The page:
Photos by Elizabeth S. Hansen/Cronkite News
Prickly pears are a sweet treat, but you must take extra precaution when picking it.

9 Desert Plants You Can Turn Into Cookies, Candy and Margaritas

Cronkite News

Sweet red fruit rests on the arm of a prickly Saguaro. Yellowing pods are ground into meal. Spiked bright-green pads are roasted over a crackling fire pit.

You can replicate meals made more than a thousand years ago from plants growing in Arizona’s Sonoran Desert. To learn more, take an early morning nature walk in the Spur Cross Ranch Conservation Area in Cave Creek. (Maricopa County park ranger Kevin Smith reminds visitors not to pick desert plants on government property unless you’re on a guided tour.)

Here are nine desert fruits and legumes that you can turn into a snack or meal.

Prickly pear

From ice cream to candy to margaritas, prickly pear makes the rounds in many Southwest kitchens. This bright, magenta fruit with a texture similar to watermelon is known for its delicate flavor and versatility. Carefully pull out the spines first. And yes, you have to spit out the seeds.


Eating mesquite pods allow you to enjoy Christmas in July. The greenish-yellow pods can be ground into a coarse meal that can be incorporated into staples such as tortillas, tamale masa, and cookies. Mesquite tastes spicy, similar to gingerbread. Check out a recipe for making your own mesquite flour and cookies from the Arizona Historical Society.

The bright green pods that hang from the Mesquite tree contain a nutritious and versatile snack. The pods are most useful when dried and ground into meal or flour. (Photos by Elizabeth S. Hansen/Cronkite News)


Pick up a bottle of lotion and you may recognize the name of this oily plant. Known for its moisturizing properties, Jojoba (pronounced ho-ho-bah) can be found in cosmetic products. If you find this large bush in your area, you can also eat the nuts that are found on the female variety of the plant, containing seed pods. The nut has a bitter flavor similar to an almond.


Saguaro are an Arizona native and a protected species, so don’t pick them from a park or other government-protected area. If you find one of these desert rarities on your property pick the fruit once the rind has turned from a pale color to a deep green. Then comes the hard work. The fruit has a built-in “pick ax” at the top; twist it off and then hack at the fruit to create a small opening. Then scoop out the pulp, to taste sweet fruit similar to a strawberry. Saguaro fruit can also be fermented and preserved.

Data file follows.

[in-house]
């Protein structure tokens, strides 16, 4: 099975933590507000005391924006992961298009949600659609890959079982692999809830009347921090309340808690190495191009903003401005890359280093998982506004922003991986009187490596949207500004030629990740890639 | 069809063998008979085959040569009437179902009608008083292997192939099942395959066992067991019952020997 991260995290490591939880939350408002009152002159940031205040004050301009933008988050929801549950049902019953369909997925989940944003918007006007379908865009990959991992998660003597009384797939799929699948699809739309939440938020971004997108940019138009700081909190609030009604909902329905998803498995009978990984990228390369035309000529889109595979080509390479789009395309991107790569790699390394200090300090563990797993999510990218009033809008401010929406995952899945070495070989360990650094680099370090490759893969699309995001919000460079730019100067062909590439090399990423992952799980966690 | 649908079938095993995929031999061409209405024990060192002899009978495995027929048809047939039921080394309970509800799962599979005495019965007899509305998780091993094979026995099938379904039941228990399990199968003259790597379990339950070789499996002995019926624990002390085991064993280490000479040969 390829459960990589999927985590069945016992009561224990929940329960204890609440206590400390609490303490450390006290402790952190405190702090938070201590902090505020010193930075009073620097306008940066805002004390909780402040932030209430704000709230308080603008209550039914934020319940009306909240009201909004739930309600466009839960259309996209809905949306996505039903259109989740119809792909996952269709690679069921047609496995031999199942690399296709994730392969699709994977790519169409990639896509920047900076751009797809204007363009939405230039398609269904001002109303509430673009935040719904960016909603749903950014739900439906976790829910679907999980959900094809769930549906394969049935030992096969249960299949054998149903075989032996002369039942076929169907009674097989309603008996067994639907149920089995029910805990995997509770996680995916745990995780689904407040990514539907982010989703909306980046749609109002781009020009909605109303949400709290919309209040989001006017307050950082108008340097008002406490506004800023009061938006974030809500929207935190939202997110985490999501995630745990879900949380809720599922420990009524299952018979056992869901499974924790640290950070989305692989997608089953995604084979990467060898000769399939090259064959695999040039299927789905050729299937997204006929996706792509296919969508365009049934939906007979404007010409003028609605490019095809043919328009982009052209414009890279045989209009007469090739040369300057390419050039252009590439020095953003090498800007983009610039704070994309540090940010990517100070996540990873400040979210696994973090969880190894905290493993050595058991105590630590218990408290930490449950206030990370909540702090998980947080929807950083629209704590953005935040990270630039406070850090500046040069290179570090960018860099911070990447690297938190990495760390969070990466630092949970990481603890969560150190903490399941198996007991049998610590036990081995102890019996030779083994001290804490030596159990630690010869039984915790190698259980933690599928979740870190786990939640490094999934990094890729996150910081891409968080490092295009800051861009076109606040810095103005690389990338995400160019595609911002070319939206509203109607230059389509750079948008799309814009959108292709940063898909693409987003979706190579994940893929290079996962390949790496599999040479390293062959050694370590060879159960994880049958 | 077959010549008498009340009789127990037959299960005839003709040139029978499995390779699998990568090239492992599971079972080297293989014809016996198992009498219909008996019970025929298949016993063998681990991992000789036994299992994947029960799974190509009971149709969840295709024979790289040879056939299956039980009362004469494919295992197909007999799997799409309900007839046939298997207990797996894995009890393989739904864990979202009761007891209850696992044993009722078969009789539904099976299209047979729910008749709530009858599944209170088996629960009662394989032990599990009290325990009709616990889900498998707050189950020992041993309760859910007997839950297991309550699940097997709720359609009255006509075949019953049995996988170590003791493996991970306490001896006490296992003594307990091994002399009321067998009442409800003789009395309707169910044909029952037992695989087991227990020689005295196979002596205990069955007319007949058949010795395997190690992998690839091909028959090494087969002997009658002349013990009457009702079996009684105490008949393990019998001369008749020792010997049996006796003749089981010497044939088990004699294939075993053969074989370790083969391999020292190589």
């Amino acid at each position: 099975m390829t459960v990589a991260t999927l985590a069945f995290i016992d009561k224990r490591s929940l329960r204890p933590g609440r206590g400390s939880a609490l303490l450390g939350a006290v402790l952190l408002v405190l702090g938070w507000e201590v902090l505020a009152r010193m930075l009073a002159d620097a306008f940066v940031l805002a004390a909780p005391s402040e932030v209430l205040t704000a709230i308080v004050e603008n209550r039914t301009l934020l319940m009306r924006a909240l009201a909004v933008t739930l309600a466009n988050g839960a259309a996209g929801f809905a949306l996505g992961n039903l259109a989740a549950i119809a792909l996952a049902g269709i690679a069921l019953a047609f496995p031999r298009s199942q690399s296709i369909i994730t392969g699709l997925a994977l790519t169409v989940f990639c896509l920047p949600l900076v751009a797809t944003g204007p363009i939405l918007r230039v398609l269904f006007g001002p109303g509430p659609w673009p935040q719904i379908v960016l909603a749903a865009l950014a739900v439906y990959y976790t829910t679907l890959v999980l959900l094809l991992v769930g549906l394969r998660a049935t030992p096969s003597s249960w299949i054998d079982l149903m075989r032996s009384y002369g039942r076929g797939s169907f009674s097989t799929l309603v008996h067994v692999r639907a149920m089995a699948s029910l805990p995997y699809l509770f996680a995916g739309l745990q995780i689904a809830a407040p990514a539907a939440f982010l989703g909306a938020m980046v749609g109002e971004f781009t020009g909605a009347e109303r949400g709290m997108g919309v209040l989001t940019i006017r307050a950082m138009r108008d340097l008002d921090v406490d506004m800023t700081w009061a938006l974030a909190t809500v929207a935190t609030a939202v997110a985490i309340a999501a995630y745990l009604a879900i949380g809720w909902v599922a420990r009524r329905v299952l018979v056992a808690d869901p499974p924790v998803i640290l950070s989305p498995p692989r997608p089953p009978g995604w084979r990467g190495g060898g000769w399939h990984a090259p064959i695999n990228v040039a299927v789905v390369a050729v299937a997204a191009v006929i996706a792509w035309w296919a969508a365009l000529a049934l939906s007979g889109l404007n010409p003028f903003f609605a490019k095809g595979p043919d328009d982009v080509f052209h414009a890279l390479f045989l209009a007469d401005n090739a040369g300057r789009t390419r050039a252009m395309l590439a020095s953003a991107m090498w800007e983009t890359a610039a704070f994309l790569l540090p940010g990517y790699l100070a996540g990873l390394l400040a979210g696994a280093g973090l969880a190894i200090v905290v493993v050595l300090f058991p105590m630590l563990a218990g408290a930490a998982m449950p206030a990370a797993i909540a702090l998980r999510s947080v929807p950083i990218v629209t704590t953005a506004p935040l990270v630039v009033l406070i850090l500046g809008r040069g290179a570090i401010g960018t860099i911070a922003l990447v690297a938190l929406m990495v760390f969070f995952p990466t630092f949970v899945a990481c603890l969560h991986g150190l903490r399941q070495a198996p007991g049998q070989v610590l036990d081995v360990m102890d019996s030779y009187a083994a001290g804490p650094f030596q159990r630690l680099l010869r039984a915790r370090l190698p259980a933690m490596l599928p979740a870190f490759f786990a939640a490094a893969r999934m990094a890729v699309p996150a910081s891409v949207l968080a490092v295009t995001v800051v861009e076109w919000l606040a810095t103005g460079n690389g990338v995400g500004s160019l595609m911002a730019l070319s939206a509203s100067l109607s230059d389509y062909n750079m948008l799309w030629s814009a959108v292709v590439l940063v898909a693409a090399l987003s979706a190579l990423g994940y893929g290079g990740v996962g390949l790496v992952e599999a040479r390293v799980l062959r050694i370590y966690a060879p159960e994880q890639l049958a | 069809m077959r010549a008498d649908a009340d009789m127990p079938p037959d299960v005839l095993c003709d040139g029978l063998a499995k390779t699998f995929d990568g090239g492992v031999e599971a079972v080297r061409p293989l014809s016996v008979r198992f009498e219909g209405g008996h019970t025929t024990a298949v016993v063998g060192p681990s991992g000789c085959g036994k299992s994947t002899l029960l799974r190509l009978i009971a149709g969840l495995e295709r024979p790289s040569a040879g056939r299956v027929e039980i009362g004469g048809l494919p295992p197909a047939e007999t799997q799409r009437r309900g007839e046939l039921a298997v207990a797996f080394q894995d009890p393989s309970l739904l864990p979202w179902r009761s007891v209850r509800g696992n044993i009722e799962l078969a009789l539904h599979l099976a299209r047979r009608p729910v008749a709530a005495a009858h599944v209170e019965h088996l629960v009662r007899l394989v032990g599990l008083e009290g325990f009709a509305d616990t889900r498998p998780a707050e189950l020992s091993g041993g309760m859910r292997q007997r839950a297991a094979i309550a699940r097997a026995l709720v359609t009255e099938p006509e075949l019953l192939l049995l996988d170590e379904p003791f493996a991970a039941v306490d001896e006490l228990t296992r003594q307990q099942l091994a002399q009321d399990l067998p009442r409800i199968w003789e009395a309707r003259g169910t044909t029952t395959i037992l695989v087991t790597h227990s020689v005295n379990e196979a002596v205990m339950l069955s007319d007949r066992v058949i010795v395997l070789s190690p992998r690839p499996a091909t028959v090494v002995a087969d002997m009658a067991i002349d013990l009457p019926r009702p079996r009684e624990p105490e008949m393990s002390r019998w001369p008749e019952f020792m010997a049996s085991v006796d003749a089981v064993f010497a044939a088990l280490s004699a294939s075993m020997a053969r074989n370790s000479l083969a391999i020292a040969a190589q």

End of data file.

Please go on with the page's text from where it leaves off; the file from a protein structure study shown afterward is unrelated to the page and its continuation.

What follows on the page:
It takes a lot of work to harvest the Saguaro fruit. The fruit usually rests high up on the arms of the cactus and a long, custom-made tool is needed to reach it. (Photos by Elizabeth S. Hansen/Cronkite News)


Though ironwood looks similar to the Mesquite tree, ironwood’s brown, shiny seeds taste similar to piñon nuts. Conservationists are trying to revive the slow growing ironwood, which is rich in protein but can only be harvested two weeks out of the year.

Clockwise starting at left: Maricopa County park ranger Kevin Smith shows hikers pods of an ironwood tree; ironwood pods are a pale yellow color when they’re ready to eat. Smith shows the group his ironwood seed bounty. (Photos by Elizabeth S. Hansen/Cronkite News)


Blink, and you might miss this bright red berry. The wolfberry doesn’t last very long on the stem but if you grab one before its time has passed, your taste buds will dance from the distinct tart taste. The wolfberry is from the same family as the trendy Goji berry, both known for being rich in antioxidants.

The wolfberry is high in antioxidants and can be picked even in the full heat of summer. (Photos by Elizabeth S. Hansen/Cronkite News)


Murphy’s Agave wound its way from its native northern Mexico to Arizona through trading between ancient Sonorans like the Hohokam. Agave leaves can be harvested and then roasted. The leaves taste sweet, like pineapple. Agave syrup has been touted as a healthful alternative to processed sugar.

Maricopa County park ranger Kevin Smith, of the Spur Cross Ranch Conservation Area, shows hikers the spikes of the Agave plant. (Photo by Elizabeth S. Hansen/Cronkite News)

Buckhorn cholla

One look at the spiked tendrils of the cholla cactus, and your first instinct may not be to eat it. But if you’re a fan of okra, you may want to look for the buds of the buckhorn cholla. Used in ancient times as a snack, buckhorn cholla buds can be roasted and boiled. The buds also have a long shelf life, so you can dehydrate the buds and save them for years. To reawaken the soft, gummy texture all you have to do is boil the buds for twenty minutes.

Watch out! The cholla cactus’s spikes protect an okra-like inside that’s easy to cook–once you reach it. (Photo by Elizabeth S. Hansen/Cronkite News)

Palo Verde seeds

Although the scattered yellow buds of the Palo Verde tree are a nuisance to many Arizonans with allergies, the pods that dangle from the tree can also make a delicious snack. They taste best right after a monsoon storm, as rain softens a pod. Certain varieties have pods that taste like sugar snap peas.

Palo Verde pods may litter the ground but these hard seeds make a great snack after they’ve been roasted. (Photos by Elizabeth S. Hansen/Cronkite News)

This piece was written by Socorro Carrillo and Elizabeth S. Hansen for Cronkite News, a part of the Walter Cronkite School of Journalism and Mass Communication at Arizona State University. The accompanying video was created by Elizabeth S. Hansen and Joey Carrera.

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